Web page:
Truck Drivers and Hemorrhoids

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Truck Drivers and Hemorrhoids

Truck drivers and hemorrhoids are often associated with each other by many people. But it’s probably not the connection you want to make between you and your job. You prefer to be considered a warrior-strong road, independent and virile-a free spirit are braving all the times and obstacles to bring your cargo to its destination safely. This is the romantic point of view the public has truck drivers, but the reality, as you know, is different from the perception. Truck drivers as a group face more stress at work and are more prone to illness than the general workforce. The bane of truck drivers is the tendency to develop hemorrhoids. Truck drivers and hemorrhoids are a business hazard that comes to talk about your working conditions. In fact, if steps are taken to find a cure for your hemorrhoids, your overall health will improve dramatically.

Truck Drivers and Hemorrhoids
Truck Drivers and Hemorrhoids

Truck drivers must drink water daily to help prevent hemorrhoids.

If you are a typical long-haul truck driver, you have to deal with a host of adverse conditions at work. Truck drivers and hemorrhoids are caught in a vicious circle. The small workspace limits your ability to move freely and sit during long hours in the same position increases the overall stress on your body, and especially in the pelvic area. People who work in the office face the same problems, but they are not confined as you are. The professional trucker cannot get up and move or have a drink at the water fountain that other workers can do. Irregular shifts, road conditions, torsional postures and cabin vibration contribute to additional stress on your body. Moreover, the trucker can be for several hours almost motionless, and then when you arrive at your destination, make you lift heavy objects. This puts pressure on the cardiovascular system and may be one of the reasons why truckers have a higher incidence of high blood pressure and heart attacks. Hemorrhoids are part of this vascular system that becomes overloaded. Truck drivers and hemorrhoids are a deadly combination that can end a satisfying career otherwise.

Sitting for long hours in the cabin in the same position creates a sustained pressure on the rectal area. If poor circulation results and blood pools in the veins of the rectum, hemorrhoids may form. Truck drivers and hemorrhoids are the results of the restricted work environment. Add to that a low fiber diet, and the effects of constipation. Constipation and straining bowel movements are one of the leading causes of hemorrhoids. It seems to be a vicious circle once the form of hemorrhoids. Work conditions contribute to hemorrhoids aggravation, and the trucker has to work harder to get rid than the average person. But the situation is impossible, and you can find yourself on the road (no pun intended) back to regain your health and become hemorrhoid without. Truck drivers and hemorrhoids are terms that can be separated.

Facing hemorrhoids on the road:

  • Do not force a bowel movement. If the urge is not there, leave the toilet and wait for nature to call again.
  • Use moist toilet paper or to avoid irritation of the towels in the anal area.
  • If possible, use a “Sitz bath. This is a plastic basin that is placed on a toilet where you can enjoy your rectal area in hot water. Soak for 10 to 20 minutes each time several times a day. Soaking will soothe hemorrhoids and relax the muscles.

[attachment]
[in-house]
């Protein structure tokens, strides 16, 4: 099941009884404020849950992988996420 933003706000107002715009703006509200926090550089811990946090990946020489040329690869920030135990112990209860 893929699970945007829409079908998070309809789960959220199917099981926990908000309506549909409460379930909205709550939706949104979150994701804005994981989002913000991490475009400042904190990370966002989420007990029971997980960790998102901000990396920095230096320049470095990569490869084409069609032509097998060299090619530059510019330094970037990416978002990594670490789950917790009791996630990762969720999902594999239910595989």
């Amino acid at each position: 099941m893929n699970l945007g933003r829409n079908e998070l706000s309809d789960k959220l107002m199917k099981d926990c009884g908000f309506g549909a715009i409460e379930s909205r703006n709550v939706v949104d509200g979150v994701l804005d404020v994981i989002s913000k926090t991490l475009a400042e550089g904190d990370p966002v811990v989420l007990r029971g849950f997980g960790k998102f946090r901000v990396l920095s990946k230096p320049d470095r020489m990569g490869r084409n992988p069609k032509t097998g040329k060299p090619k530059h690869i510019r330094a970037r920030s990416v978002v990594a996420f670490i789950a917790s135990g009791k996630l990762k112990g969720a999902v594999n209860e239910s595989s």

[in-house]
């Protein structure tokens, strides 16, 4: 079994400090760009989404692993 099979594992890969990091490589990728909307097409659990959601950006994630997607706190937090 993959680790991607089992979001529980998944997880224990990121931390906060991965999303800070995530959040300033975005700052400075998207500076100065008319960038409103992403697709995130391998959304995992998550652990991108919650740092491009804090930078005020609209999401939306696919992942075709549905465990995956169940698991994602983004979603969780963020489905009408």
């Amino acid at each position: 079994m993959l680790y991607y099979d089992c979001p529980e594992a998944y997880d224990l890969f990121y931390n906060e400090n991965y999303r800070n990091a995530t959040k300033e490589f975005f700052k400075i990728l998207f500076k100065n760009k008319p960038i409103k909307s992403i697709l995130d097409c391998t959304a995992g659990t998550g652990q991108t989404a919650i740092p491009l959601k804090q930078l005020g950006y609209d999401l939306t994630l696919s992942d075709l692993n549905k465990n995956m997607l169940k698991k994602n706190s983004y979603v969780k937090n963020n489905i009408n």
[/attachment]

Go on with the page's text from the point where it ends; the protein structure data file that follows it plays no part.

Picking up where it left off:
• Use an ice pack on the anal area, in the form of a gel block or a cold treatment bag. They are more efficient and less messy than a real ice pack. Using cryotherapy after a Sitz bath is particularly useful. The cold will help reduce hemorrhoids and relieve itching.
  • Use a topical cream such as comfrey. This soothing cream containing natural ingredients will relieve itching and burning.
  • Drink eight to ten glasses of water a day to soften your stools. Truck drivers and hemorrhoids are also helped by the added fluid.
  • Use an emollient if you need extra help. Stool softeners are sold over the counter at drug stores in liquid or capsule form. But be careful, do not combine emollients with mineral oil, a lubricant laxative, as emollients can increase the absorption and toxicity of mineral oil. Mineral oil absorbed into the body can cause inflammation in the liver, spleen and lymph nodes.
  • Healing the help of your digestive tract with herbal remedies that relieve the burning sensation, itching, and bleeding from internal hemorrhoids.
  • Use a rectal ampoule to rinse impurities and bacteria from the rectum.
  • Eat meals at regular times every day. Truck drivers and hemorrhoids tend to go together because of the irregularity of the work. Try to regulate your digestive system by eating at the same time every day instead of haphazard.
    Choose meals containing fiber, but low in carbohydrates and fats. Avoid fast food restaurants and foods high in sodium. Truck drivers and hemorrhoids are synonymous with eating food.
  • When a rest stop, exercise by stretching and walking.
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Truck drivers and hemorrhoids do not have to go hand in hand if you take care of your health. Let go of junk foods that lead to an ever-increasing appetite for more of the same. Work on the consumption of healthy foods at regular times and exercise. Drink as much water as you can during the day to give your body the lubrication it needs in the digestive tract. It will not be easy at first, but if you can break your bad habits, it will go a long way to restoring your health. That the public perception of the truck driver strong and manly be a reality. If professional pilots work on a healthy lifestyle, people will no longer take the association between truck drivers and hemorrhoids.

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